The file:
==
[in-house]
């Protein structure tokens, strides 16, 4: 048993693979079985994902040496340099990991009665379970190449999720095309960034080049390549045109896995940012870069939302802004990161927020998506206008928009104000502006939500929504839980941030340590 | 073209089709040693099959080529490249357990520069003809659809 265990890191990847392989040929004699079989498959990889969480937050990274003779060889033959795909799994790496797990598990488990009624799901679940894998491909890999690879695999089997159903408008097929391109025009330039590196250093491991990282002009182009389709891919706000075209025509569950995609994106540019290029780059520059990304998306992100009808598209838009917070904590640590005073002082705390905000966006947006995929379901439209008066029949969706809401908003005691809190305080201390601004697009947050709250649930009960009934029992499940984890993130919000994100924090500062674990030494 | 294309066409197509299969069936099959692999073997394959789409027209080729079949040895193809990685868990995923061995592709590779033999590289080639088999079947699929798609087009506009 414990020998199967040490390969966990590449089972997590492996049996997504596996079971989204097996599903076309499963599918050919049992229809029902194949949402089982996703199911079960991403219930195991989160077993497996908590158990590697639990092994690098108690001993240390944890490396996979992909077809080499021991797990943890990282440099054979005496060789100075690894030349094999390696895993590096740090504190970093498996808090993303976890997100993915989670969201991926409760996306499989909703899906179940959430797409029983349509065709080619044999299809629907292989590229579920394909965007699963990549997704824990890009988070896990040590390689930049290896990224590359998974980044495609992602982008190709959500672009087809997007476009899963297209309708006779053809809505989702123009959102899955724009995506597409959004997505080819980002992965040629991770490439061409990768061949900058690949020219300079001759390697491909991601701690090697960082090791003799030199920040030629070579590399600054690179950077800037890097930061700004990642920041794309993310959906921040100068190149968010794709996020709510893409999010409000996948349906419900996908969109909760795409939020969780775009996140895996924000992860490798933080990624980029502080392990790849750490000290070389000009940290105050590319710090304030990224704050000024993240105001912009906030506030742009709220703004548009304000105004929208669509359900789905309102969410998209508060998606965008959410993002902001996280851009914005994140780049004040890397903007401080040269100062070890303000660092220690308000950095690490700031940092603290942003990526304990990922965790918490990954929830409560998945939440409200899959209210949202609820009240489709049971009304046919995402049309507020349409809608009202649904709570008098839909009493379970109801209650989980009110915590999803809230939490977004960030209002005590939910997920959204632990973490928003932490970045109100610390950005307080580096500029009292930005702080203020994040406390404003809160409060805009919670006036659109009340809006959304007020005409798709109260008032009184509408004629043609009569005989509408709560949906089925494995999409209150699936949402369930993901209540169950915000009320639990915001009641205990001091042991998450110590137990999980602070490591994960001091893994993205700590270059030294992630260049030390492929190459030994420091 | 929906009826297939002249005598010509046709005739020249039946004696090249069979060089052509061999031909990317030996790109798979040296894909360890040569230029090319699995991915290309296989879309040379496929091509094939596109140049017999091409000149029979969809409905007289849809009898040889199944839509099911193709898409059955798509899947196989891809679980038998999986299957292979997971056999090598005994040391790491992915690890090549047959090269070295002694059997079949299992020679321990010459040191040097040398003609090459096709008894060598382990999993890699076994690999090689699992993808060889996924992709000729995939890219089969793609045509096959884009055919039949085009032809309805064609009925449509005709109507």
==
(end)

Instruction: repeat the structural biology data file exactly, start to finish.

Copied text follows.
[in-house]
């Protein structure tokens, strides 16, 4: 048993693979079985994902040496340099990991009665379970190449999720095309960034080049390549045109896995940012870069939302802004990161927020998506206008928009104000502006939500929504839980941030340590 | 073209089709040693099959080529490249357990520069003809659809 265990890191990847392989040929004699079989498959990889969480937050990274003779060889033959795909799994790496797990598990488990009624799901679940894998491909890999690879695999089997159903408008097929391109025009330039590196250093491991990282002009182009389709891919706000075209025509569950995609994106540019290029780059520059990304998306992100009808598209838009917070904590640590005073002082705390905000966006947006995929379901439209008066029949969706809401908003005691809190305080201390601004697009947050709250649930009960009934029992499940984890993130919000994100924090500062674990030494 | 294309066409197509299969069936099959692999073997394959789409027209080729079949040895193809990685868990995923061995592709590779033999590289080639088999079947699929798609087009506009 414990020998199967040490390969966990590449089972997590492996049996997504596996079971989204097996599903076309499963599918050919049992229809029902194949949402089982996703199911079960991403219930195991989160077993497996908590158990590697639990092994690098108690001993240390944890490396996979992909077809080499021991797990943890990282440099054979005496060789100075690894030349094999390696895993590096740090504190970093498996808090993303976890997100993915989670969201991926409760996306499989909703899906179940959430797409029983349509065709080619044999299809629907292989590229579920394909965007699963990549997704824990890009988070896990040590390689930049290896990224590359998974980044495609992602982008190709959500672009087809997007476009899963297209309708006779053809809505989702123009959102899955724009995506597409959004997505080819980002992965040629991770490439061409990768061949900058690949020219300079001759390697491909991601701690090697960082090791003799030199920040030629070579590399600054690179950077800037890097930061700004990642920041794309993310959906921040100068190149968010794709996020709510893409999010409000996948349906419900996908969109909760795409939020969780775009996140895996924000992860490798933080990624980029502080392990790849750490000290070389000009940290105050590319710090304030990224704050000024993240105001912009906030506030742009709220703004548009304000105004929208669509359900789905309102969410998209508060998606965008959410993002902001996280851009914005994140780049004040890397903007401080040269100062070890303000660092220690308000950095690490700031940092603290942003990526304990990922965790918490990954929830409560998945939440409200899959209210949202609820009240489709049971009304046919995402049309507020349409809608009202649904709570008098839909009493379970109801209650989980009110915590999803809230939490977004960030209002005590939910997920959204632990973490928003932490970045109100610390950005307080580096500029009292930005702080203020994040406390404003809160409060805009919670006036659109009340809006959304007020005409798709109260008032009184509408004629043609009569005989509408709560949906089925494995999409209150699936949402369930993901209540169950915000009320639990915001009641205990001091042991998450110590137990999980602070490591994960001091893994993205700590270059030294992630260049030390492929190459030994420091 | 929906009826297939002249005598010509046709005739020249039946004696090249069979060089052509061999031909990317030996790109798979040296894909360890040569230029090319699995991915290309296989879309040379496929091509094939596109140049017999091409000149029979969809409905007289849809009898040889199944839509099911193709898409059955798509899947196989891809679980038998999986299957292979997971056999090598005994040391790491992915690890090549047959090269070295002694059997079949299992020679321990010459040191040097040398003609090459096709008894060598382990999993890699076994690999090689699992993808060889996924992709000729995939890219089969793609045509096959884009055919039949085009032809309805064609009925449509005709109507």